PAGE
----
Jonah, being a sign anticipating Christ’s death and resurrection, is, according to Jacques Ellul, actually in hell (Sheol, ” the realm of the dead”). But this is exactly where he experiences the grace of God, even if he has not yet seen deliverance.
I’m currently working on a sermon on ‘the sign of Jonah’ in Matthew 12:38-42. Jesus makes it clear that “just as Jonah was in the stomach of the sea creature for three days and three nights, so the Son of Man will be in the heart of the earth for three days and three nights”. This suggests that the book of Jonah is quite relevant for understanding the gospel.
The story of Jonah needs no further introduction. Jonah was called to be a prophet, but tried to escape. Having been thrown overboard and swallowed by the “sea creature”, Jonah sings a song, that seems to indicate a turning point in the story:
“In my distress I called to the Lord,
and he answered me.
From deep in the realm of the dead I called for help,
and you listened to my cry.
You hurled me into the depths,
into the very heart of the seas,
and the currents swirled about me;
all your waves and breakers
swept over me.
I said, ‘I have been banished
from your sight;
yet I will look again
toward your holy temple.’
The engulfing waters threatened me,
the deep surrounded me;
seaweed was wrapped around my head.
To the roots of the mountains I sank down;
the earth beneath barred me in forever.
But you, Lord my God,
brought my life up from the pit.
“When my life was ebbing away,
I remembered you, Lord,
and my prayer rose to you,
to your holy temple.
“Those who cling to worthless idols
turn away from God’s love for them.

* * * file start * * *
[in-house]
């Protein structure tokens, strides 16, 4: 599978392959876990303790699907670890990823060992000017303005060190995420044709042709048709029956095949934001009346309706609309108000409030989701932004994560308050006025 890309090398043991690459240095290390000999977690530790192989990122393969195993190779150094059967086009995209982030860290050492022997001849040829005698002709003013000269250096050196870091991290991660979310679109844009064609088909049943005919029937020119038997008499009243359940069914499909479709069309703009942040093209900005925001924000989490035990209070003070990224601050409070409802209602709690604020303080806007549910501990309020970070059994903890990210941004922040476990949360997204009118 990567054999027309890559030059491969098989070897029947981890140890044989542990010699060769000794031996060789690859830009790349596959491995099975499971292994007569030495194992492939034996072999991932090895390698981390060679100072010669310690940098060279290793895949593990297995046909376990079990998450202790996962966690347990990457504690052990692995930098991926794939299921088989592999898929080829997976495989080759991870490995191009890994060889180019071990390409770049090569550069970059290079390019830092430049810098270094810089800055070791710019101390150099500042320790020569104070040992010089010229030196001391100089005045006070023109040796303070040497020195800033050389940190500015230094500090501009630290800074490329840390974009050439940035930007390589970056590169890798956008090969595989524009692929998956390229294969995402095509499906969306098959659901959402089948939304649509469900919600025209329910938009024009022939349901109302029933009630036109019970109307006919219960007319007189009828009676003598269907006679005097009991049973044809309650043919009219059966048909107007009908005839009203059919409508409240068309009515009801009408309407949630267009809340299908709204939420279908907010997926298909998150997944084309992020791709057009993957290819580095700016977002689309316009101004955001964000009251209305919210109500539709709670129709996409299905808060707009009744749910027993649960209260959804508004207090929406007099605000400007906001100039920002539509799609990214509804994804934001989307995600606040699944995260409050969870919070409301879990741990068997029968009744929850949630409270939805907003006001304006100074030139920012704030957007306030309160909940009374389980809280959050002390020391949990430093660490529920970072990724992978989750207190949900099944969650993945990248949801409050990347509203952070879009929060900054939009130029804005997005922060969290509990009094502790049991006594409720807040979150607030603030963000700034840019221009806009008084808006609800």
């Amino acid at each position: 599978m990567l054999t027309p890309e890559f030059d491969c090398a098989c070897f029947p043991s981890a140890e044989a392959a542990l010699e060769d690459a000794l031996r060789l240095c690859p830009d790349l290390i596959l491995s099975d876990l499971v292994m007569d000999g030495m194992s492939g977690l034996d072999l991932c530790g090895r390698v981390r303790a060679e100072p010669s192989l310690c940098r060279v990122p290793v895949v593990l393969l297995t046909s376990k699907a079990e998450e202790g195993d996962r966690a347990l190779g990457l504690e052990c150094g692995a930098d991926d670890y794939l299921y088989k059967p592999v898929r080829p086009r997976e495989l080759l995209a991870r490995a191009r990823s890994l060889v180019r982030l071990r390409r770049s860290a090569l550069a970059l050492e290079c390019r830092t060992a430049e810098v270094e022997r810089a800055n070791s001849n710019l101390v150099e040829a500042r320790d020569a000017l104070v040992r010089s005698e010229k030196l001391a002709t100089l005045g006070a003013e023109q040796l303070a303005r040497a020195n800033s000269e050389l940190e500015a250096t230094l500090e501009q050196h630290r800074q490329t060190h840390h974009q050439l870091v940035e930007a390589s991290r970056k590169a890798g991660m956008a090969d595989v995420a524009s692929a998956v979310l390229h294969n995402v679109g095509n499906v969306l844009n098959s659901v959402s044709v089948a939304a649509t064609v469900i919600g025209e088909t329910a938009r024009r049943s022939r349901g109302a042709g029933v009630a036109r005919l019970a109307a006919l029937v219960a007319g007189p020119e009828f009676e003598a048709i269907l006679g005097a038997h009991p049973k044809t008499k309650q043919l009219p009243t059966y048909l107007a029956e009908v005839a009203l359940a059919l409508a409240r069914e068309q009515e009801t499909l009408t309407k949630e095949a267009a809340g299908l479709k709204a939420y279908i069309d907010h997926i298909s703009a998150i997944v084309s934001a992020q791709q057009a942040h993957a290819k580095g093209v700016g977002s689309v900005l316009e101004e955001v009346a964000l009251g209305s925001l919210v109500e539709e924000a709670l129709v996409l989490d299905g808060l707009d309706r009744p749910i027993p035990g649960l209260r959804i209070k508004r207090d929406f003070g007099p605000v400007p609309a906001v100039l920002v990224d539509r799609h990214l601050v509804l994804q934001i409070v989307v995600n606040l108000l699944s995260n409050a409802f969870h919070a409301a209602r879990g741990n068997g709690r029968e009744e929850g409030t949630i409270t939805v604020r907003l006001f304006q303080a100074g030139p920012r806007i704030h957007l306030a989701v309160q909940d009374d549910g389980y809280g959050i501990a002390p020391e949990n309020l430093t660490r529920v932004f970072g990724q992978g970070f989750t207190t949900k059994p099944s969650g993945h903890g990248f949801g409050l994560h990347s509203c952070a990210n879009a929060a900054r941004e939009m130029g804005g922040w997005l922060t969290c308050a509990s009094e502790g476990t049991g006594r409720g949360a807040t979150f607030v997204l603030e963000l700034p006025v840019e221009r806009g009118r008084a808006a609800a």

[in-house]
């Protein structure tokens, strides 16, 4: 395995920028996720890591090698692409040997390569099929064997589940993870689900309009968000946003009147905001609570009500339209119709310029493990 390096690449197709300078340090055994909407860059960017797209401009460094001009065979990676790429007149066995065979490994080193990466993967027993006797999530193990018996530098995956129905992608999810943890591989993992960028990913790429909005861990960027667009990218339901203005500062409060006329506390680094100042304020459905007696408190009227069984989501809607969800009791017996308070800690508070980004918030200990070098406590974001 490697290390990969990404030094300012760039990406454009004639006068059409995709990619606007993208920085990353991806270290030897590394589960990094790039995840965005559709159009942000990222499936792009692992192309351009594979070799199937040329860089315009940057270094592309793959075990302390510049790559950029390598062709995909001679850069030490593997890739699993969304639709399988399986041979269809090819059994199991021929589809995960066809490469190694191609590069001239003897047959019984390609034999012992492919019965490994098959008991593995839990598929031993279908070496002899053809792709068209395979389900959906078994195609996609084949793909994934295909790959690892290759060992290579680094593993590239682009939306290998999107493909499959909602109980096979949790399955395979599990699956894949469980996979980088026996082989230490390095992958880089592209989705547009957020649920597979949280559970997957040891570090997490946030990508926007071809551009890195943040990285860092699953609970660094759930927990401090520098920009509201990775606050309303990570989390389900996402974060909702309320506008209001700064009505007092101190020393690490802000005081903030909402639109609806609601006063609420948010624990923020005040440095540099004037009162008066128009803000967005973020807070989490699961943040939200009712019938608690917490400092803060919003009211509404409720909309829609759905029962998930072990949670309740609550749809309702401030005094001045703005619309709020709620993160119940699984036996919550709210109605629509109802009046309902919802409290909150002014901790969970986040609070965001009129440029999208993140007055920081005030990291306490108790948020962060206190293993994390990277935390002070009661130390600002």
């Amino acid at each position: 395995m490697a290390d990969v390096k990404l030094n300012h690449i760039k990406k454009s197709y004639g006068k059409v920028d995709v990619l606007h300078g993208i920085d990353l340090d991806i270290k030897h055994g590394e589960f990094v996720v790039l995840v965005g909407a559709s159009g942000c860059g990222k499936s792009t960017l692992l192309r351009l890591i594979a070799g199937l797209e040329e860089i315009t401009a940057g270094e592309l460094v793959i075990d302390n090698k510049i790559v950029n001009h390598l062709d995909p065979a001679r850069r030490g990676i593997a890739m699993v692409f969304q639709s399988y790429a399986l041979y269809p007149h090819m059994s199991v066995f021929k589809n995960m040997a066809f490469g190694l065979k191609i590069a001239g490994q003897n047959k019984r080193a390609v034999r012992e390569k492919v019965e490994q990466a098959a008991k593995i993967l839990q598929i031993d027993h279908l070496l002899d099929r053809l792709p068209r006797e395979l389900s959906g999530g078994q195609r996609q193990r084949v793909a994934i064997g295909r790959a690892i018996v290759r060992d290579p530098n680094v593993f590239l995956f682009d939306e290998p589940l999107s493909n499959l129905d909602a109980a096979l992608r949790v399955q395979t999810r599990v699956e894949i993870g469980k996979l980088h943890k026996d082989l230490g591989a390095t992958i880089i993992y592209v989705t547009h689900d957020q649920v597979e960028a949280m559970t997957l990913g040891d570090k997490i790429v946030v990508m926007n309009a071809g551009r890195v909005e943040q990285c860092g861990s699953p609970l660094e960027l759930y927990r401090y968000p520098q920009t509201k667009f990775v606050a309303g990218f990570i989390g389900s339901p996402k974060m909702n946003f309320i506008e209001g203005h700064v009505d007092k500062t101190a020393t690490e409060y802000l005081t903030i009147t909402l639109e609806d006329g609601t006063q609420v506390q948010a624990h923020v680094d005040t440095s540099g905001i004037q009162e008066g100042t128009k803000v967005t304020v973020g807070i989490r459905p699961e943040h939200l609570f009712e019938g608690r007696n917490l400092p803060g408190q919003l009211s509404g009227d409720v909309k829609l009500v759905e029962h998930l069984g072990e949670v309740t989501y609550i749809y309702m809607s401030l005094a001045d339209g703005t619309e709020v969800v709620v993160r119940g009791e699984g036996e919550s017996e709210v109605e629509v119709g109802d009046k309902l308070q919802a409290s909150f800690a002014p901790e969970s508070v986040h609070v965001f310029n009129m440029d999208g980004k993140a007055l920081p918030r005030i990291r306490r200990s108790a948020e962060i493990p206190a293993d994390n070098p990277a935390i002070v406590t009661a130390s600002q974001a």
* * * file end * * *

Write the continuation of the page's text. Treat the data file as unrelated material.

But I, with shouts of grateful praise,
will sacrifice to you.
What I have vowed I will make good.
I will say, ‘Salvation comes from the Lord.’” (Jonah 2:2-9)
How are we to understand the song that the prophet Jonah sings at the bottom of the depth? Some possible answers may be found in Jacques Ellul’s book on Jonah (I hope to make use of it when finishing my sermon, we’ll see).
Jonah, being a sign anticipating Christ’s death and resurrection, is, according to Ellul, actually in hell (Sheol, “the realm of the dead“). But this is exactly where he experiences the grace of God, even if he has not yet seen deliverance.
What Jonah realizes is that God’s grace is both eternal and permanent, even when it has not been recognized as such. In this way Ellul develops a core theme in dialectical theology, where God’s ‘yes’ is always implicit in his ‘no’, his mercy in his judgment.
“Jonah, even while he is not saved, even while he is at the nadir of his misery, in hell, suddenly rediscovers the permanence of grace: “I called to the Lord, out of my distress, and he answered me.” Jonah has not been answered if we take the answer to be rescue from the belly of the fish, salvation from hell. But he has been answered if we take the answer to be adoption under the care of God who takes on the totality of our sufferings, dramas and situations. He is answered because grace does not fail in any way, and even if there is no visible, actual and personal sign, Jonah can state that the answer takes place because grace has been granted to him from all eternity. Jonah rediscovers this grace of God at the very moment his situation is hopeless and to all appearances nothing more is to be expected. His refusal and flight were clearly outside grace. Events have taken place without any indication of a favorable intervention, only signs of judgment. But suddenly, when he has accepted his condemnation, when he has acknowledged before God that he was guilty and that God was just, he sees that at no point did God cease to show him grace. Under condemnation in hell he finds the faithfulness which permits him to say: “Thou hast answered me.” In his return to God he comes to know God again. There is no bargain: “I repent and so you show grace.” God has been gracious from the very beginning. He does not change when man returns to him. He simply brings to light his hidden mercy and makes his general and eternal benediction near and actual. In all these twists, in this debate, in the fall of Jonah, grace has never left him. Quite the contrary! But it is in hell that he really comes to take account of it.” (Jacques Ellul, The Judgment of Jonah (Eerdmanns 1971), pp. 48f).
See also: Jacques Ellul: The Judgment of Jonah